About The Monastery Of 40 Saints
The monastery was built in the 6th century AD as an important Byzantine pilgrimage site. It was named after the Forty Martyrs of Sebaste, which is also why it included 40 rooms, one for each of the martyrs. The legend tells that a group of Roman soldiers were asked to renounce their Christian religion in exchange for shelter. They kept loyal to their faith and refused upon which they were killed as martyrs near the city of Sebaste in Armenia.
The monastery has played an important role in the history of Saranda by giving the city its initial name, Agi Saranda, which means “Forty Saints” in Greek. Later the name was shortened by removing “Agi” and only keeping Saranda (forty).
How To Get There
The ruins of the Monastery of 40 Saints are located on the hill east of Saranda, close to Lekursi Castle. From the promenade in town, it’s a 3 kilometer walk, but uphill can take you around 45 minutes to an hour.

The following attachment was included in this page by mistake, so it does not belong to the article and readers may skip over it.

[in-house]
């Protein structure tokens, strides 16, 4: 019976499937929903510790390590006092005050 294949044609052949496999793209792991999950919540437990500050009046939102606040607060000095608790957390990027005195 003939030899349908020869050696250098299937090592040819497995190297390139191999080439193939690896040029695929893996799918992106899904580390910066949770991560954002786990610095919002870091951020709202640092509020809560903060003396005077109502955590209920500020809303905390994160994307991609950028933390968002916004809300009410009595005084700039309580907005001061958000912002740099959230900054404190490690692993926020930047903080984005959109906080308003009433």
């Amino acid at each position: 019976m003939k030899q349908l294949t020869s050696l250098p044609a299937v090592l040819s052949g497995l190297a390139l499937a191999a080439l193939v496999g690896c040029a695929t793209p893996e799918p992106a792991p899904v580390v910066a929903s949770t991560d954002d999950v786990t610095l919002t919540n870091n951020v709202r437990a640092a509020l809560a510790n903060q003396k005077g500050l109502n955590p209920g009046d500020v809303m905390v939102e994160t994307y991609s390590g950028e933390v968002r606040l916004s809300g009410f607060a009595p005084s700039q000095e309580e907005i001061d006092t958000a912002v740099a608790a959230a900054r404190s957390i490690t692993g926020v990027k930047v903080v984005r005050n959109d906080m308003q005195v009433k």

There are no buses going there, so if you don’t have your own transportation, you can rent a car or motor cycle, take a taxi or book a tour that includes the monastery.
What To See At The Monastery Of 40 Saints
The building has been in a good condition until World War II, when it was bombed by the British allies in 1944. The remaining ruins have stayed intact during the communist times despite the prohibition of religion in Albania, because the site has been declared a cultural monument. You can walk around freely to visit the ruins and remaining structures.
At the entrance you’ll see an information panel which shows a photo from before and after the destruction and a sketch of what the building looked like.
You can find more photographs of the monastery in its original state (like the one below) in the Museum of Traditions.
The site is not only a must see for its history, but also for its location and views over the Saranda bay on one side, and the mountains on the other side.